UNESCO World Heritage Sites


In 1756 Einvalla belonged to Bernstén and the plot of land in Vähä-Envalla to Vuoriander. Plot 49, called Vähä-Envalda in 1800, belonged in 1800 to a former bourgeois, Gabr. Oxel. The house was also occupied by organ builder Gust. Oxelill. Both were poor.

Modification drafts

The oldest modification drawing for the buildings on the plot dates back to 1895. At that time, there was a building at the North end of the plot, two separate small residential buildings on the eastern boundary, a one-room outbuilding in the central part of the plot and a one-room outbuilding at the northern end. Now it was intended to link the building containing the bakehouse and the pantry and the two-room building by means of a hallway with a board between them. At the north end of the building, a plank vestibule and two staircases were to be constructed. The original fireplaces of the buildings are not known, but it appears that one of the buildings had a baking oven. Now they wanted to replace it with a heating oven, but with a ring stove. The room may also have served as a workshop. The whole building was given a uniform vertical planking. The windows were six-paned and the panelling was quite simple. The doors were mirror doors, the main door a double door with a window above. A new part of the outbuilding, comprising a barn, stable, latrine and sleeping quarters, was to be built on the northern boundary of the site.

There is an alteration drawing of the buildings on the plot made by Arvi Forsman in 1898. There are two buildings on the eastern edge of the plot and an outbuilding in the far corner, on the northern and western boundaries. The building at the end, facing Pohjankatu, had two residential rooms and a kitchen. There was a small porch in front of the entrance. Now they wanted to enlarge one of the rooms and create a glass porch in front of the building. The second residential building was to be extended at the south end with a room and a kitchen. The wall between the baking room and the hallway was to be demolished to create more space in the sheath. Porches were built in front of the two entrances. The drawings also show the building being lined with planking. Both buildings have vertical planking on the courtyard sides without cross beams, even in the attic section. The simple moulding of the T-shaped windows ends in a triangular phase. The street elevation is shown with tripartite molding and a more handsome tripartite phase to the window frame.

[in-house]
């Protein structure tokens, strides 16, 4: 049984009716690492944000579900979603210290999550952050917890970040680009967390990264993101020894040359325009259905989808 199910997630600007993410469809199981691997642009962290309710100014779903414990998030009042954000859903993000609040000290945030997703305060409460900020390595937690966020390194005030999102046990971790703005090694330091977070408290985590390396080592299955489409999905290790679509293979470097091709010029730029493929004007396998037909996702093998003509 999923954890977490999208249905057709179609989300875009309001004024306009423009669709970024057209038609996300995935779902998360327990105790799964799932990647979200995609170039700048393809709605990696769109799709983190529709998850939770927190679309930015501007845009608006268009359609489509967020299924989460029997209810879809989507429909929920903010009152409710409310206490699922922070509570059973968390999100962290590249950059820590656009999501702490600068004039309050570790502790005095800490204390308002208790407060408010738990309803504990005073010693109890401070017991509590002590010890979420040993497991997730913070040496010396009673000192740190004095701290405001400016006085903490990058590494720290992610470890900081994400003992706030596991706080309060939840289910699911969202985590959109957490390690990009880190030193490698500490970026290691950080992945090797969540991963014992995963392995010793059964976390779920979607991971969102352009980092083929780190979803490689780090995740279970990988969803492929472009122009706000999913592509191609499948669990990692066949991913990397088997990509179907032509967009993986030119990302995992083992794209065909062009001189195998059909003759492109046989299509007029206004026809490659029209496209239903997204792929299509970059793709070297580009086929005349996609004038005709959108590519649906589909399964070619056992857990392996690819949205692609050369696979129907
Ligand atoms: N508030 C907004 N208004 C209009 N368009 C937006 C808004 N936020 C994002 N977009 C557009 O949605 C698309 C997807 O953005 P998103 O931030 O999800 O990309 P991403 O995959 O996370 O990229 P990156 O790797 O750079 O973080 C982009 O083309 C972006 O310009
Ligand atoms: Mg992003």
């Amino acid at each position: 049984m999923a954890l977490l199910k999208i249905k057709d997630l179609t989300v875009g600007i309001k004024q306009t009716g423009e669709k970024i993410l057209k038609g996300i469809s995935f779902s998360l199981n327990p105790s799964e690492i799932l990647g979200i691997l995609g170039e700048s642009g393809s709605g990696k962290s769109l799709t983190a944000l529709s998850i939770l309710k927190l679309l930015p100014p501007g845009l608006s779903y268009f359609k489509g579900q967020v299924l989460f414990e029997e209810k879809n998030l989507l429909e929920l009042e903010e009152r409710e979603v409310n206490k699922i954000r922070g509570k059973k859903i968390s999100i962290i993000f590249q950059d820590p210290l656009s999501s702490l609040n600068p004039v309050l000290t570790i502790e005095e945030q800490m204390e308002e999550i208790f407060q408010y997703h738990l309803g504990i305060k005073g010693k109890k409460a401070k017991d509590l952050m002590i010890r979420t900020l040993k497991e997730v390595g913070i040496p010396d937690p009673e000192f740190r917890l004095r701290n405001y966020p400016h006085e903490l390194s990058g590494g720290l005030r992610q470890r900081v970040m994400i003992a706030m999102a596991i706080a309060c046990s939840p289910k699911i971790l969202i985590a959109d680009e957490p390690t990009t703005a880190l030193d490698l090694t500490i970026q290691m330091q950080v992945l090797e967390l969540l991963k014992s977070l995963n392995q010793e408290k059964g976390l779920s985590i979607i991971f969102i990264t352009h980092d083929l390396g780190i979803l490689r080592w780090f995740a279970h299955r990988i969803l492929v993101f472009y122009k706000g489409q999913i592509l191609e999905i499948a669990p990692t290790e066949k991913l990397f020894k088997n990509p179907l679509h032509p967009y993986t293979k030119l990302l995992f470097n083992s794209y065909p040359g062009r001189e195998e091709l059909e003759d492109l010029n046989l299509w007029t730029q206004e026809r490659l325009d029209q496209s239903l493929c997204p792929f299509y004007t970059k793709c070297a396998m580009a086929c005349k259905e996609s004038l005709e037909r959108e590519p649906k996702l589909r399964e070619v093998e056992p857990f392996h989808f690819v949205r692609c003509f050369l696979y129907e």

In 1904, one of the chambers of a long residential building was to be converted into a kitchen. In 1906, Arvi Forsman drew an alteration drawing for the residential building closest to the street. It was intended to extend the building to include two apartments, one with a large room and a kitchen with a baking oven, the other with two rooms and a heating oven with a hob. The glass porch was to be extended to provide access to both apartments. The lining of the roof is now more ornate. The window surround moulding ends in a lily motif and below the window is a field with a large turned moulding.

The buildings on the site were extensively renovated in 1998. The middle building was converted into living and working rooms and a sauna. A garage was added to the outbuilding at the back of the courtyard.

Current situation

Residential building facing the street
Short-cornered residential building, Neo-Renaissance 1898 and 1906 (Arvi Forsman), saddle roof

Residential building in the yard
Long-cornered, seam-roofed, gable-roofed residential building, built in several phases, layout according to Arvi Forsman’s plan of 1898

Outdoor building
New, saddle roofed outbuilding.